Good girls go to heaven, bad girls go everywhere. Helen Gurley Brown
Burning bras, 'Maude', and Bobby Riggs vs. Billie Jean King are my strongest memories of the second wave feminist movement. They weren't THE movement, but, like a less tragic version of a burning Mohamad Bouazizi launching the Arab Spring, they provided powerful symbols which invited the commoner to the debate.
These symbols were powerful motivators, but they left the motivated wanting for an action to take. By definition, these were people with no individual political or economic power and they lacked an education for self directed action. They knew what they wanted, but lacked the knowledge of how to get it.
In the Arab Spring, Gene Sharp's 'From Dictatorship to Democracy' provided these actions. In general, these were simple things that required no resources and minimal coordination. Boycotts, sit ins, strikes and other actions focused on attacking the establishments weakest points and shifting control of power. Perhaps most importantly, he gave those who followed his advice confidence and a feeling of power over their own lives.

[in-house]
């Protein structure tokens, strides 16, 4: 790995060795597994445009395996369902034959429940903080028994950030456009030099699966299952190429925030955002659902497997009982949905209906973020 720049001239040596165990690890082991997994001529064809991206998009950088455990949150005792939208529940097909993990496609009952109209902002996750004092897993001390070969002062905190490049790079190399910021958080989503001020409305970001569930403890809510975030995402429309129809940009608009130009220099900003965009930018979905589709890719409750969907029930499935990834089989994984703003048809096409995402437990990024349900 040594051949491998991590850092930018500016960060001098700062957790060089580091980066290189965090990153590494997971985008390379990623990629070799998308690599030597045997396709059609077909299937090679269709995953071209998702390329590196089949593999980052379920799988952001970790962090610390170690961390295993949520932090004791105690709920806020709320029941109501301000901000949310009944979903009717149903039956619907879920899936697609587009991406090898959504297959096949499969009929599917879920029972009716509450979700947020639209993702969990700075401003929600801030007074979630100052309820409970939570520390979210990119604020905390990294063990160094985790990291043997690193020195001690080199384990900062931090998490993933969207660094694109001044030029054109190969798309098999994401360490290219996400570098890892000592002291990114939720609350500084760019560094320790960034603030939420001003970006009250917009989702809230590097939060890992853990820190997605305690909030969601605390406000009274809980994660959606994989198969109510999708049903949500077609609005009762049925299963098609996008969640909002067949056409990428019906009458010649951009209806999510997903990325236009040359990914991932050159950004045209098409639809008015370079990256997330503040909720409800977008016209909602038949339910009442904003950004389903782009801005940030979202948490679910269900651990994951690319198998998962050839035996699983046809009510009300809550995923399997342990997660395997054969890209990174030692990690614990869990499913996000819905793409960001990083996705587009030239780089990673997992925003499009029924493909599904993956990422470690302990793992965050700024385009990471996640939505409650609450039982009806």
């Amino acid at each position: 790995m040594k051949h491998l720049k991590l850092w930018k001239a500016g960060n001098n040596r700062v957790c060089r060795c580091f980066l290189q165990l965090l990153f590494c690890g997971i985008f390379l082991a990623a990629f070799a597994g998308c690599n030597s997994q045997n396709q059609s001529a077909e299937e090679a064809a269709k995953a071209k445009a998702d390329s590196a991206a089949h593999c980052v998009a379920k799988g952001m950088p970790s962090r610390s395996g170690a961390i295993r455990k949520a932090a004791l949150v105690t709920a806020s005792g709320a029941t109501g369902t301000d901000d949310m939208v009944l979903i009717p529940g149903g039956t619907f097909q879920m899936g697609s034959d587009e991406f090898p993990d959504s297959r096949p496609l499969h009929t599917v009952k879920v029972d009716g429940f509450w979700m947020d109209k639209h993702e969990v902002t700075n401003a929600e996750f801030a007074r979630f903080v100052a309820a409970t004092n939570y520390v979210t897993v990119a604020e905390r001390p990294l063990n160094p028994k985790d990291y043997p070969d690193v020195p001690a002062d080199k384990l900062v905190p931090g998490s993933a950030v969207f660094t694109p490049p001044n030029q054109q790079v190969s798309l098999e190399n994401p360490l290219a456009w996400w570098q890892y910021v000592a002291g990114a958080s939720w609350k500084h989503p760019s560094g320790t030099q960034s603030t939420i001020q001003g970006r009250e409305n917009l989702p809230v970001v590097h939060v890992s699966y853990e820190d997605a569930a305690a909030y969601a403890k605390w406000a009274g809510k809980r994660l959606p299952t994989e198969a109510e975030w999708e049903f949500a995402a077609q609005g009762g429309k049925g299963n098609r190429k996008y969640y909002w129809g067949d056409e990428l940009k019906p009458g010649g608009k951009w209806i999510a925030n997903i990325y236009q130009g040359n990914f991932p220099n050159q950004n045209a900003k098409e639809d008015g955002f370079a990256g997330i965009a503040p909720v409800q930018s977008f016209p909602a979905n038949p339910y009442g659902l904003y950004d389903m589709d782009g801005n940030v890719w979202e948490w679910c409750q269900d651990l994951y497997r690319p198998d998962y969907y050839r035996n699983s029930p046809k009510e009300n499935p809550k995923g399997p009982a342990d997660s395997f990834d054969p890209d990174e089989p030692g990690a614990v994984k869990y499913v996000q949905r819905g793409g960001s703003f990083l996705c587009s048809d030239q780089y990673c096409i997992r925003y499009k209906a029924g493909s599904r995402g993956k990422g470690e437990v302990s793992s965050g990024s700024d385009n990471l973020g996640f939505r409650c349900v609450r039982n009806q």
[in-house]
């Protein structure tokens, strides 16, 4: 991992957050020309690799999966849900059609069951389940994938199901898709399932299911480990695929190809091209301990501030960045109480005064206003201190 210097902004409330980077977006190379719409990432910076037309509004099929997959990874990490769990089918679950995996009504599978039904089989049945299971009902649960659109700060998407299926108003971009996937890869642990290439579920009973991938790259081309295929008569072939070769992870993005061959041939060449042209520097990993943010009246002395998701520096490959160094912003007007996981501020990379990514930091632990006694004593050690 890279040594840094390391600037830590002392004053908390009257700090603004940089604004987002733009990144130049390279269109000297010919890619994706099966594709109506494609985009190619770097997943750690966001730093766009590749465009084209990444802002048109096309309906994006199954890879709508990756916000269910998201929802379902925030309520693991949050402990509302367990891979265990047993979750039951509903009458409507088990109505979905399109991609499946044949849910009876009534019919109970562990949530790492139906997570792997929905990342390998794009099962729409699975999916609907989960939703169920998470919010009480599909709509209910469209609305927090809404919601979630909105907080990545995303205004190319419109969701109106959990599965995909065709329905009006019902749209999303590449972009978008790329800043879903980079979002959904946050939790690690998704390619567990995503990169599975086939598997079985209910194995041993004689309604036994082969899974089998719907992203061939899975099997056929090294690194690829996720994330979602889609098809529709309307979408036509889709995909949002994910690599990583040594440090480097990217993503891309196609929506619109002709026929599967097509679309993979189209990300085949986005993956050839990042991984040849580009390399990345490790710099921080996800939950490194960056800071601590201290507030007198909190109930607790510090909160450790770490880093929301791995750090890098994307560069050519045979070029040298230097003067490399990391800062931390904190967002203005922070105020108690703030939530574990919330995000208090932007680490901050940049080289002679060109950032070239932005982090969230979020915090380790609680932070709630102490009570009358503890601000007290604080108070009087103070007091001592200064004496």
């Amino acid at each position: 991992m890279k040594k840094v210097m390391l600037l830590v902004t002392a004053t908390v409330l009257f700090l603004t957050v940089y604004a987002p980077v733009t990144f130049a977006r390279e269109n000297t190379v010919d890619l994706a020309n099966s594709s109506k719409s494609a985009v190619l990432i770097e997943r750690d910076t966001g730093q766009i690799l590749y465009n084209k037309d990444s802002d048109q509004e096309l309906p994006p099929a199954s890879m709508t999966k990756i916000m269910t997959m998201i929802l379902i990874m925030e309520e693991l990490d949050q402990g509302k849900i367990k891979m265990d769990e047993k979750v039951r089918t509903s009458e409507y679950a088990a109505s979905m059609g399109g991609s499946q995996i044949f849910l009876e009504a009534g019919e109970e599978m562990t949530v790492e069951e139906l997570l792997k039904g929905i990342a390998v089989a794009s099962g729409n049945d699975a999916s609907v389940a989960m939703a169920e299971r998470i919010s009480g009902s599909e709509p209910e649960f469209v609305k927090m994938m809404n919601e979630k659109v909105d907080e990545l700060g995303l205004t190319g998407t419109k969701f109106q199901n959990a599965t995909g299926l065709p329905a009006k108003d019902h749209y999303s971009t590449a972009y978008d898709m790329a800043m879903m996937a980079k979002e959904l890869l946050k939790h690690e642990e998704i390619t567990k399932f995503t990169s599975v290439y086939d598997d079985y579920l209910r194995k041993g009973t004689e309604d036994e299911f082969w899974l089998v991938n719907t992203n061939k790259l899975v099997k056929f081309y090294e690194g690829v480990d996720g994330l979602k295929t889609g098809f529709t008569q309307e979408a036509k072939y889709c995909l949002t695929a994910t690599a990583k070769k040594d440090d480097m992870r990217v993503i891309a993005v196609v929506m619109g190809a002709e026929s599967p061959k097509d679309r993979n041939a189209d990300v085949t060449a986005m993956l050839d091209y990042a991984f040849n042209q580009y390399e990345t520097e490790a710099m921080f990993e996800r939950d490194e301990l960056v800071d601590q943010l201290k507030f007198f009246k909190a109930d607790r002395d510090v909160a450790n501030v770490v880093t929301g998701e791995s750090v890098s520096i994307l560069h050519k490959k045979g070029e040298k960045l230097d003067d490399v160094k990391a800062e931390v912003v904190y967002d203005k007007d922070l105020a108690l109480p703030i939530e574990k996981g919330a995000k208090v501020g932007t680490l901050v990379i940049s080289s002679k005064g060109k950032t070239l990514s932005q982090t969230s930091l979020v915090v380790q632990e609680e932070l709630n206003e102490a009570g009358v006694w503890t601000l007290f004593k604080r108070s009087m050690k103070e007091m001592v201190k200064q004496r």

The feminist movement had its guide too. Helen Gurley Brown's 'Sex and the Single Girl' with its follow on monthly guidance provided by 'Cosmo'. Like Sharp, Brown pointed out to her readers the weaknesses of the establishment and provided mostly simple steps that could be taken to exploit the weakness and shift the control of power.
Just as Sharp's guide was not accepted by the more militant minded, Brown's guidance was (and still is) scorned by factions of the feminist movement. Whether owing to the peaceful methods of Sharp/Brown, or militant efforts, or most likely a combination of the two, the efforts ended with shifts in political power that enabled the lawyer/politicians to codify change.
And so, today, in the shadow of Helen Gurley Brown's death, it's worth acknowledging her contribution to humanity, and that she knew it could BE different.